A dialogue on interfaith harmony and peaceful coexistence was held at a local hotel in Lahore to discuss practical steps to prevent and minimize tragedies like the Jaranwala incident.
The conference was conducted by the Christian Study Centre, Rawalpindi (CSC), in collaboration with the Ecumenical Commission of Human Development (ECHD), the International Peace Council Pakistan, and the Youth Commission for Human Rights.
Religious leaders of different faiths, members of civil society, activists, and journalists participated in the discussion.
While expressing his views, CSC Senior Project Officer Basir Nayyer said that the Jaranwala incident has damaged the atmosphere of interfaith harmony between Christians and Muslims. “Our biggest challenge is the mob mentality. This is an effort to understand our differences, take practical steps at the individual and collective level for peaceful coexistence, and promote confidence-building measures,” he added.
On this occasion, all participants unanimously condemned the tragic incident of Jaranwala and expressed grave concern about the rise in incidents of discrimination and extremism.
Shia Ulema Council Secretary Qasim Ali Qasmi said religion was clearly misused in Jaranwala, stressing the need to follow the teachings of Islam, which teach peace and love.
Yasir Talib of the Centre for Social Justice said there were mostly underage boys in the mob that vandalized Christian settlements in Jaranwala on August 16.
He termed twisted religious teachings, increasing depression, joblessness, and biased education as the primary reasons behind mob mentality. “The energy of youth must be channeled, and cosmetic changes won’t solve underlying issues,” he added.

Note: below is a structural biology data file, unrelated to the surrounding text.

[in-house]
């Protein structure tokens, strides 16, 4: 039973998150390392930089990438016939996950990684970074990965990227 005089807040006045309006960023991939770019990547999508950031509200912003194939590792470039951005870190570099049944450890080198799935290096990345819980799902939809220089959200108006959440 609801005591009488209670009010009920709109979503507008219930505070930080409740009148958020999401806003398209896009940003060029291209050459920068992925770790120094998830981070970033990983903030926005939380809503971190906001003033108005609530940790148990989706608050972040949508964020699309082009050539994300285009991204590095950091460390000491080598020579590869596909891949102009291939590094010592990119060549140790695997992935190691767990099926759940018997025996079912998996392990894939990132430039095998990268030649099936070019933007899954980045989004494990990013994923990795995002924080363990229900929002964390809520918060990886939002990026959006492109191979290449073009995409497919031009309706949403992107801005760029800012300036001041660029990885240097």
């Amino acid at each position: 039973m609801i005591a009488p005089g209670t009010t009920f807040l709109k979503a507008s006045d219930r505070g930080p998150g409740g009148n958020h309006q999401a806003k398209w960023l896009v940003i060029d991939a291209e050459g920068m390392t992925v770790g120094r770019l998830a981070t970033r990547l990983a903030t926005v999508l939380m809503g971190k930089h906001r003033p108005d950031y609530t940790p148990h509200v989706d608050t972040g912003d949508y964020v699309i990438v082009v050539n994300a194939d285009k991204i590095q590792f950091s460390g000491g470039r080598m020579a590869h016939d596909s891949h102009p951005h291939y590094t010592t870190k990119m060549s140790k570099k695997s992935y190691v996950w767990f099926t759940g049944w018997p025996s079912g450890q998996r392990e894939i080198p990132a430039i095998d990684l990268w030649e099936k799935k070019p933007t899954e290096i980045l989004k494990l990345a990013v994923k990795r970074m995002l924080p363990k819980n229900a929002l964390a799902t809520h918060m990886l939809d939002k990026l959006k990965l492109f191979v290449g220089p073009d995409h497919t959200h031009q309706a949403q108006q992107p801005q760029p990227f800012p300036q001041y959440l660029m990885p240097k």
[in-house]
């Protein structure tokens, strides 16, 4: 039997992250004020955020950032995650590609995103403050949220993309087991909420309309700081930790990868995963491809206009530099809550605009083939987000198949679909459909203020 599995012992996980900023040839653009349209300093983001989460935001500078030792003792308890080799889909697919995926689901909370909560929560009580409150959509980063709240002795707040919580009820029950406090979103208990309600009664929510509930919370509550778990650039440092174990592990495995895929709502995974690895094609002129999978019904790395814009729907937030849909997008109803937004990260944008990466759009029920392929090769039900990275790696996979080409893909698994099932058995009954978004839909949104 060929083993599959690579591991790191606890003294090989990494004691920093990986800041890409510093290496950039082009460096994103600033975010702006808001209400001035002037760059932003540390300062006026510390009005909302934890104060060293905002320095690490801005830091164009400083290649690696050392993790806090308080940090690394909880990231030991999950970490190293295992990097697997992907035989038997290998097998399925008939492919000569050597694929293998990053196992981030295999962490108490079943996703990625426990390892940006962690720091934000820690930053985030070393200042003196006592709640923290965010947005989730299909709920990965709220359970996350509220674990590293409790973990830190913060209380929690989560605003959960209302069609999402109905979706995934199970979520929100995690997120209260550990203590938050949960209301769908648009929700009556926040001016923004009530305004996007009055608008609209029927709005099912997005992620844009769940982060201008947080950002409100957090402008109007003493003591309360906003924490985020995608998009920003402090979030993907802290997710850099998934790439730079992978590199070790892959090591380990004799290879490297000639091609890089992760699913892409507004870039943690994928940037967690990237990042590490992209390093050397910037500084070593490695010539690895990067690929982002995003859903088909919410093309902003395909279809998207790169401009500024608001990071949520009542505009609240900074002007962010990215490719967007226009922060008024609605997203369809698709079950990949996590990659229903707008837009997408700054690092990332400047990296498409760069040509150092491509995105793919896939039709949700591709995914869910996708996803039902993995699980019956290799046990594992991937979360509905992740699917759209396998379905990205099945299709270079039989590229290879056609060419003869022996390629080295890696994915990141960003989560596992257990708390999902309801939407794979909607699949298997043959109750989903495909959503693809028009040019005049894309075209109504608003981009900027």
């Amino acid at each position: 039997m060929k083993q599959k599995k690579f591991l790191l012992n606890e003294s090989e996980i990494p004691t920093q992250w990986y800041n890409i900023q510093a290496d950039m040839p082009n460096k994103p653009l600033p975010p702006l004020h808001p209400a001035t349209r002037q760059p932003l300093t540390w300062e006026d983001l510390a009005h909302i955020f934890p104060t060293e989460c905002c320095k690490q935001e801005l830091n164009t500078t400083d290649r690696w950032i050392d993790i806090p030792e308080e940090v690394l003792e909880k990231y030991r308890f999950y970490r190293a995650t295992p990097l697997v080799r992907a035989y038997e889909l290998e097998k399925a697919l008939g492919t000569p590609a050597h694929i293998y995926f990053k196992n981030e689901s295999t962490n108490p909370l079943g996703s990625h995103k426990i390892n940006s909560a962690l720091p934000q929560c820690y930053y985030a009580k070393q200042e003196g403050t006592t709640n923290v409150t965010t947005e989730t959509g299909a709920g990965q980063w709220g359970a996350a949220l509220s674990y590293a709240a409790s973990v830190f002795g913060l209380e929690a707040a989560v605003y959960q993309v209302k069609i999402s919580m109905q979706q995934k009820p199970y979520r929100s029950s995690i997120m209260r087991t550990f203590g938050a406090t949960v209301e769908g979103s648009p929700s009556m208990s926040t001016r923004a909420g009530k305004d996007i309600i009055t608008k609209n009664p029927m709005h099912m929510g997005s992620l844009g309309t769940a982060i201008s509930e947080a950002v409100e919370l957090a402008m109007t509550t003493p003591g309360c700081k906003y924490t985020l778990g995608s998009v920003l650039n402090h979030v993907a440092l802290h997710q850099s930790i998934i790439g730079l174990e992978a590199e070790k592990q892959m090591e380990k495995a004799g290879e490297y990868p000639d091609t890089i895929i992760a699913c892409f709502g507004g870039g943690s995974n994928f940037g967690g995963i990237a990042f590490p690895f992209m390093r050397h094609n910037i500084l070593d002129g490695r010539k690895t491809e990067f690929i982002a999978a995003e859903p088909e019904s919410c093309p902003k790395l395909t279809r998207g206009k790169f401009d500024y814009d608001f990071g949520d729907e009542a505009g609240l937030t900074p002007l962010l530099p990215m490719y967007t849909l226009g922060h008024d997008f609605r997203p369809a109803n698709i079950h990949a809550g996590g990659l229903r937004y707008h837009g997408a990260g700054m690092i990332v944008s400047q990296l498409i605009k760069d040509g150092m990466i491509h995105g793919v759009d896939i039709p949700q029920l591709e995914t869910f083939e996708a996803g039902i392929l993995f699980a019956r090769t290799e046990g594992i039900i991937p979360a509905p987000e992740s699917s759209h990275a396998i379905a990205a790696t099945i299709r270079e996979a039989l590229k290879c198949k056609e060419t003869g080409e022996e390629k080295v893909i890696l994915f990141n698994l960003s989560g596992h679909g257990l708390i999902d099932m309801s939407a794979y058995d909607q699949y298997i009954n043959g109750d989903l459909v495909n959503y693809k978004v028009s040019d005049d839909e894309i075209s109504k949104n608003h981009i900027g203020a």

Rev. Samuel B. Massey Presbyter Gulberg Presbyterian Church cited examples of living interfaith harmony, referring to Boston, where hundreds of Muslims gather weekly in the Cathedral Church of St. Paul's sanctuary for Friday prayers.
He also referred to Nazimabad and Faisalabad, where a mosque and a Catholic church stand together on a road and even share the same wall.
Pir Saeed Gilani urged parents to focus on the character-building of their children according to the teachings of the Holy Quran to promote tolerance and peace in society and stressed the need to conduct frequent interfaith events.
Activist Dia Chaudhry urged religious leaders to raise their voices against injustice and coordinate like-minded groups.
CJAP Patron Kashif Nawab said the message of peace and harmony must be taken to the grassroots.
Hafiz Nauman said, “We all need to make collective efforts to spread peace among all religions.”
Ecumenical Commission of Human Development (ECHD) Executive Director James Rehmat stressed the need to focus on the youth bulge in Pakistan and promote “Paigham-e-Pakistan.”
“At the moment, 64% of the population is under 30, and 29 percent of Pakistanis (who we classify as the youth) are between the ages of 15 and 29. This gathering is an opportunity to create space for them to thrive,” he mentioned.
He stated, “In 2018, the government launched the Paigham-e-Pakistan,” a document signed by 1,829 religious scholars—belonging to nearly all mainstream sects in the country—that declares several actions un-Islamic. These, among others, include suicide attacks against the state, spreading sectarianism and anarchy in the name of religion, and issuing a call to “jihad” without the consent of the state.”